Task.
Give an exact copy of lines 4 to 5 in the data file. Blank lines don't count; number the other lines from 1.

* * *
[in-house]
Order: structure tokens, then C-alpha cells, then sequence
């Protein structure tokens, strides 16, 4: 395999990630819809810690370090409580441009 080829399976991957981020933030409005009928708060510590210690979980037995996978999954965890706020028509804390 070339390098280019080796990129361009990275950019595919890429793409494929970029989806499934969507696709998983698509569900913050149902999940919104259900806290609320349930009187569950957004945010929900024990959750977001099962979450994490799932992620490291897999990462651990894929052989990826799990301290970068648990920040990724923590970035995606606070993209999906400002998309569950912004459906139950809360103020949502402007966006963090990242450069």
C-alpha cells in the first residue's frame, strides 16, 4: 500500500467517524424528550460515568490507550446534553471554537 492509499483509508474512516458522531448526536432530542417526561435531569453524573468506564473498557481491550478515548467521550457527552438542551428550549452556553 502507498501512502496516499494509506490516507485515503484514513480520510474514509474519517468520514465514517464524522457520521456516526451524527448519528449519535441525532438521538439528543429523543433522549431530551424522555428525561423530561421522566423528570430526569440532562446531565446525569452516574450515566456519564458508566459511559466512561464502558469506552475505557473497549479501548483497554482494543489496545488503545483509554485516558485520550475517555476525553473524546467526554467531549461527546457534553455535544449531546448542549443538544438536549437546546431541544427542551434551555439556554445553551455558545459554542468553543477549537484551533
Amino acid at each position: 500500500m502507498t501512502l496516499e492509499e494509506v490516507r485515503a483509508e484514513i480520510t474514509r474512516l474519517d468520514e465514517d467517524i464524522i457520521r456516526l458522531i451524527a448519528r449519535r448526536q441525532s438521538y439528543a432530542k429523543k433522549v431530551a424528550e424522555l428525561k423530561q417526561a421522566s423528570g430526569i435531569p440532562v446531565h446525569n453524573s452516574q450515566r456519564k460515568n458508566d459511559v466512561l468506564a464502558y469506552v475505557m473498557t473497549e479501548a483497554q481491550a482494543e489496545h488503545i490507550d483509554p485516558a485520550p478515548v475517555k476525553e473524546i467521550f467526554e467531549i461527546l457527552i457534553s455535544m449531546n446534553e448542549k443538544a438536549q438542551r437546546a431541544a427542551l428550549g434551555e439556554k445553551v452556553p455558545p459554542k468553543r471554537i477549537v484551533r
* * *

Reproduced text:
C-alpha cells in the first residue's frame, strides 16, 4: 500500500467517524424528550460515568490507550446534553471554537 492509499483509508474512516458522531448526536432530542417526561435531569453524573468506564473498557481491550478515548467521550457527552438542551428550549452556553 502507498501512502496516499494509506490516507485515503484514513480520510474514509474519517468520514465514517464524522457520521456516526451524527448519528449519535441525532438521538439528543429523543433522549431530551424522555428525561423530561421522566423528570430526569440532562446531565446525569452516574450515566456519564458508566459511559466512561464502558469506552475505557473497549479501548483497554482494543489496545488503545483509554485516558485520550475517555476525553473524546467526554467531549461527546457534553455535544449531546448542549443538544438536549437546546431541544427542551434551555439556554445553551455558545459554542468553543477549537484551533
Amino acid at each position: 500500500m502507498t501512502l496516499e492509499e494509506v490516507r485515503a483509508e484514513i480520510t474514509r474512516l474519517d468520514e465514517d467517524i464524522i457520521r456516526l458522531i451524527a448519528r449519535r448526536q441525532s438521538y439528543a432530542k429523543k433522549v431530551a424528550e424522555l428525561k423530561q417526561a421522566s423528570g430526569i435531569p440532562v446531565h446525569n453524573s452516574q450515566r456519564k460515568n458508566d459511559v466512561l468506564a464502558y469506552v475505557m473498557t473497549e479501548a483497554q481491550a482494543e489496545h488503545i490507550d483509554p485516558a485520550p478515548v475517555k476525553e473524546i467521550f467526554e467531549i461527546l457527552i457534553s455535544m449531546n446534553e448542549k443538544a438536549q438542551r437546546a431541544a427542551l428550549g434551555e439556554k445553551v452556553p455558545p459554542k468553543r471554537i477549537v484551533r